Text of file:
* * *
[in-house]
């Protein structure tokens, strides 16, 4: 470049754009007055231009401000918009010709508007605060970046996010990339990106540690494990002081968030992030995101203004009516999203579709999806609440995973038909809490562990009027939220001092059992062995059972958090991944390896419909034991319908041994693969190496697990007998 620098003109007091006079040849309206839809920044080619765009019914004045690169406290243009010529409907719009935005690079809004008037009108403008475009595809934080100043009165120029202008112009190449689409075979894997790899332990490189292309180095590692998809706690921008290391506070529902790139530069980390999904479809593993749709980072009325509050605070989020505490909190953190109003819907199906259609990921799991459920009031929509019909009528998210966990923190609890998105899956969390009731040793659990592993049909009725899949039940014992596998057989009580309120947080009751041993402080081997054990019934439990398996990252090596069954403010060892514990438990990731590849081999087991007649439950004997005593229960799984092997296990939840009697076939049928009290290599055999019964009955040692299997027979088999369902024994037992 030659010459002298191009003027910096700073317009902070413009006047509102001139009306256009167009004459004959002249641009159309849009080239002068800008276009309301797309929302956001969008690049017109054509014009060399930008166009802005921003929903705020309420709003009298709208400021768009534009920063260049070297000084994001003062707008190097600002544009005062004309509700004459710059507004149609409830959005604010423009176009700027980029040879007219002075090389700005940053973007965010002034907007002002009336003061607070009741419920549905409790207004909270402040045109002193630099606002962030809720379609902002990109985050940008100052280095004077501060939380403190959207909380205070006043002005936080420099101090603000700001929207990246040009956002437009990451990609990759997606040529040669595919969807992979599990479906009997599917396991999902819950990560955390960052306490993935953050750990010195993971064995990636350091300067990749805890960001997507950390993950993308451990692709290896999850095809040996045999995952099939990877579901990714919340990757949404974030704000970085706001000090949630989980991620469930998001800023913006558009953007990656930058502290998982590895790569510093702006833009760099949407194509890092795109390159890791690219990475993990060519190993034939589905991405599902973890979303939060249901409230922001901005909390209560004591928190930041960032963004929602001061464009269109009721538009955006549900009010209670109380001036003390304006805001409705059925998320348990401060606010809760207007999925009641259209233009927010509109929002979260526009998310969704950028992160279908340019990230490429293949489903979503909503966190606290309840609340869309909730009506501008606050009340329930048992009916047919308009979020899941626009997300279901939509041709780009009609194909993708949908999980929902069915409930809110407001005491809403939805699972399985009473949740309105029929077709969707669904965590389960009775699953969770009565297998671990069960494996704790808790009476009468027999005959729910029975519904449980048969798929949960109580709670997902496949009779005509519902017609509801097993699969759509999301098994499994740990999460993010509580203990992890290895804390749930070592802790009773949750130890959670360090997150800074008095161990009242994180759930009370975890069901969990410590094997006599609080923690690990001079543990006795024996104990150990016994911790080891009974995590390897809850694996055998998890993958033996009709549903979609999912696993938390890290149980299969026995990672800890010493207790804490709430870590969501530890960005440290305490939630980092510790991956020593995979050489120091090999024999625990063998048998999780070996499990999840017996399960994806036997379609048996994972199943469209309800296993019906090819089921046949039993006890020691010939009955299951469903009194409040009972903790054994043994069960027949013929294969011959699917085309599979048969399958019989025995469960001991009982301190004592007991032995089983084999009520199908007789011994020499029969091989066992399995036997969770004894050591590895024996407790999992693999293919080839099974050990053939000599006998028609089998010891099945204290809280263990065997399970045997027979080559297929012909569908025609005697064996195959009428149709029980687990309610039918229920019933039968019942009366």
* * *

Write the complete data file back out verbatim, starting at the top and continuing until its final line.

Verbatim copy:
[in-house]
């Protein structure tokens, strides 16, 4: 470049754009007055231009401000918009010709508007605060970046996010990339990106540690494990002081968030992030995101203004009516999203579709999806609440995973038909809490562990009027939220001092059992062995059972958090991944390896419909034991319908041994693969190496697990007998 620098003109007091006079040849309206839809920044080619765009019914004045690169406290243009010529409907719009935005690079809004008037009108403008475009595809934080100043009165120029202008112009190449689409075979894997790899332990490189292309180095590692998809706690921008290391506070529902790139530069980390999904479809593993749709980072009325509050605070989020505490909190953190109003819907199906259609990921799991459920009031929509019909009528998210966990923190609890998105899956969390009731040793659990592993049909009725899949039940014992596998057989009580309120947080009751041993402080081997054990019934439990398996990252090596069954403010060892514990438990990731590849081999087991007649439950004997005593229960799984092997296990939840009697076939049928009290290599055999019964009955040692299997027979088999369902024994037992 030659010459002298191009003027910096700073317009902070413009006047509102001139009306256009167009004459004959002249641009159309849009080239002068800008276009309301797309929302956001969008690049017109054509014009060399930008166009802005921003929903705020309420709003009298709208400021768009534009920063260049070297000084994001003062707008190097600002544009005062004309509700004459710059507004149609409830959005604010423009176009700027980029040879007219002075090389700005940053973007965010002034907007002002009336003061607070009741419920549905409790207004909270402040045109002193630099606002962030809720379609902002990109985050940008100052280095004077501060939380403190959207909380205070006043002005936080420099101090603000700001929207990246040009956002437009990451990609990759997606040529040669595919969807992979599990479906009997599917396991999902819950990560955390960052306490993935953050750990010195993971064995990636350091300067990749805890960001997507950390993950993308451990692709290896999850095809040996045999995952099939990877579901990714919340990757949404974030704000970085706001000090949630989980991620469930998001800023913006558009953007990656930058502290998982590895790569510093702006833009760099949407194509890092795109390159890791690219990475993990060519190993034939589905991405599902973890979303939060249901409230922001901005909390209560004591928190930041960032963004929602001061464009269109009721538009955006549900009010209670109380001036003390304006805001409705059925998320348990401060606010809760207007999925009641259209233009927010509109929002979260526009998310969704950028992160279908340019990230490429293949489903979503909503966190606290309840609340869309909730009506501008606050009340329930048992009916047919308009979020899941626009997300279901939509041709780009009609194909993708949908999980929902069915409930809110407001005491809403939805699972399985009473949740309105029929077709969707669904965590389960009775699953969770009565297998671990069960494996704790808790009476009468027999005959729910029975519904449980048969798929949960109580709670997902496949009779005509519902017609509801097993699969759509999301098994499994740990999460993010509580203990992890290895804390749930070592802790009773949750130890959670360090997150800074008095161990009242994180759930009370975890069901969990410590094997006599609080923690690990001079543990006795024996104990150990016994911790080891009974995590390897809850694996055998998890993958033996009709549903979609999912696993938390890290149980299969026995990672800890010493207790804490709430870590969501530890960005440290305490939630980092510790991956020593995979050489120091090999024999625990063998048998999780070996499990999840017996399960994806036997379609048996994972199943469209309800296993019906090819089921046949039993006890020691010939009955299951469903009194409040009972903790054994043994069960027949013929294969011959699917085309599979048969399958019989025995469960001991009982301190004592007991032995089983084999009520199908007789011994020499029969091989066992399995036997969770004894050591590895024996407790999992693999293919080839099974050990053939000599006998028609089998010891099945204290809280263990065997399970045997027979080559297929012909569908025609005697064996195959009428149709029980687990309610039918229920019933039968019942009366």